of HIV/AIDS on the macroeconomic environment takes two dimensions, namely the
direct and indirect costs (Balyamujura et
al, 2000: 14).
Direct costs are the costs of treatment associated with HIV related illness. They usually have serious implications for health care budgets, since the government has to pour out a lot of money to cover the growing population of the people infected and affected by HIV/AIDS – this may lead to the increase of taxes and/or cutting the budget of other departments to finance.
costs refer to loss of value of production, the loss of current wages, the loss
of the present value of future earnings, training cost of new staff, high staff
turn-over, cost of absenteeism, higher recruitment costs, the drainage of savings,
amongst others. However, such indicators are very difficult to measure since
they can also be affected by other factors in the economy.
has identified seven ‘key impact channels’ that link the demographic effects of
AIDS to the South African economy (2000):
A lower labour force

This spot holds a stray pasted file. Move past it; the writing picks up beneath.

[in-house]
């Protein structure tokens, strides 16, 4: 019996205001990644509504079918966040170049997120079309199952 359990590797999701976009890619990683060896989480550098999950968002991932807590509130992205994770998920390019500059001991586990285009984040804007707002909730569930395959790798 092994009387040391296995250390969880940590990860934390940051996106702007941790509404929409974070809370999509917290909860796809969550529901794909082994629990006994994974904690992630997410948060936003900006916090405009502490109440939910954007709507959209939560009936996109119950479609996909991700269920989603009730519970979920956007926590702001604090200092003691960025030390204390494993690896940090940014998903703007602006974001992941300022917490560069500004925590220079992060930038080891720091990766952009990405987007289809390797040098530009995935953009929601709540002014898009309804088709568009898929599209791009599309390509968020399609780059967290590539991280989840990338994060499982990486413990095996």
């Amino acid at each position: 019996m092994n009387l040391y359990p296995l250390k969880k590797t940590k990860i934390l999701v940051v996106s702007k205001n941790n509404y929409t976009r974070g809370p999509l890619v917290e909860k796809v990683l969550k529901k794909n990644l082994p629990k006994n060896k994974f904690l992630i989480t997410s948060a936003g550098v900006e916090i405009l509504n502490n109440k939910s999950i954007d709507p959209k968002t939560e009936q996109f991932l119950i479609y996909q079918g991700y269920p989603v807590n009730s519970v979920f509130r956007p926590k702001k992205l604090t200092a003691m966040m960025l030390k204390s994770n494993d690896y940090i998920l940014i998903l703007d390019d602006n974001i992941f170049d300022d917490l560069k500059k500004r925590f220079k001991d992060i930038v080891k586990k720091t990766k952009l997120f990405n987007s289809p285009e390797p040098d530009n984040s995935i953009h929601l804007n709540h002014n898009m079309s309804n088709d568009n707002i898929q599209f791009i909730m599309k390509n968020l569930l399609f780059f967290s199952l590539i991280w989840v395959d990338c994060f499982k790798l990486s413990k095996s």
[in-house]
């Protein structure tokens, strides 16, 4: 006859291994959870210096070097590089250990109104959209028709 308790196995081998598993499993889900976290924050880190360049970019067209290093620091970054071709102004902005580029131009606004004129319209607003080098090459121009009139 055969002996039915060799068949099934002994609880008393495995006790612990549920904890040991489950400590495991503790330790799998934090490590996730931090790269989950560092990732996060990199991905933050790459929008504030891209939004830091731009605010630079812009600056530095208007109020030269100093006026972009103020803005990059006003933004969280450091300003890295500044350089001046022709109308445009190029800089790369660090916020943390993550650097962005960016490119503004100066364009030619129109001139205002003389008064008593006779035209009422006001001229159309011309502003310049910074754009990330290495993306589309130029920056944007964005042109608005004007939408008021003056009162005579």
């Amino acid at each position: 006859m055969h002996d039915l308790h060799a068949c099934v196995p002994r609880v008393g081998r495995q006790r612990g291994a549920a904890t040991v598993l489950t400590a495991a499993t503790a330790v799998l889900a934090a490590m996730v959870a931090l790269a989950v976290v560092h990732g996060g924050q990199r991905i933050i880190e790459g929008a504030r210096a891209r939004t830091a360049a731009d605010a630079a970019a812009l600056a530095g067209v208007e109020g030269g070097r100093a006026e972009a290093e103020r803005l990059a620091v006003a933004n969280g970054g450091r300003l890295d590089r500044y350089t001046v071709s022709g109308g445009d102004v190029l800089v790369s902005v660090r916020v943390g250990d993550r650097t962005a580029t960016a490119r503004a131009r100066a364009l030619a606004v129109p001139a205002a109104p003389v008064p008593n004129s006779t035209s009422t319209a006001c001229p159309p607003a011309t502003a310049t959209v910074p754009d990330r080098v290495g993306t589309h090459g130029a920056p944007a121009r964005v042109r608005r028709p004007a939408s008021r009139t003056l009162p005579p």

Lower labour productivity through
absenteeism and illness
Cost pressures for companies through
benefit payments and replacement costs
Lower labour income, as employees
bear some of the AIDS-related costs
Lower population translating into
Increased private sector demand for
Higher government expenditure on
‘The impact of HIV and AIDS on Africa’s economic development’ by Simon Dixon, Scott McDonald and Jennifer Roberts suggests that the HIV/AIDS pandemic has an impact on labour supply, through increased mortality and morbidity. It adds that this is compounded by loss of skills in key sectors of the labour market.
period of illness associated with AIDS reduces labour productivity. One review
reported that the annual costs associated with sickness and reduced productivity
as a result of HIV/AIDS ranged from $17 per employee in a Kenyan car manufacturing
firm to $300 in the Ugandan Railway Corporation (Bollinger L, Stover J. The economic impact of AIDS. Glastonbury, CT:
Futures Group International, 1999.)
increase of 3.27 million people with HIV between 2002 and 2018 in South Africa suggests
that an urgent action towards prevention and treatment programmes and economic
measures such as targeted training in skills needed in key industries is
Born 1993 January 12, in Pretoria, South Africa. Mduduzi Mbiza is a writer, speaker, researcher, consultant, philosopher and author of the book, ‘Human Education: The Voyage Of Discovery’. He has contributed his articles on education to Daily Maverick, The South African, Voice360 and EduOne.
In 2017 he published his statistical research paper on education titled, ‘Education in Economic Development: South Africa’.
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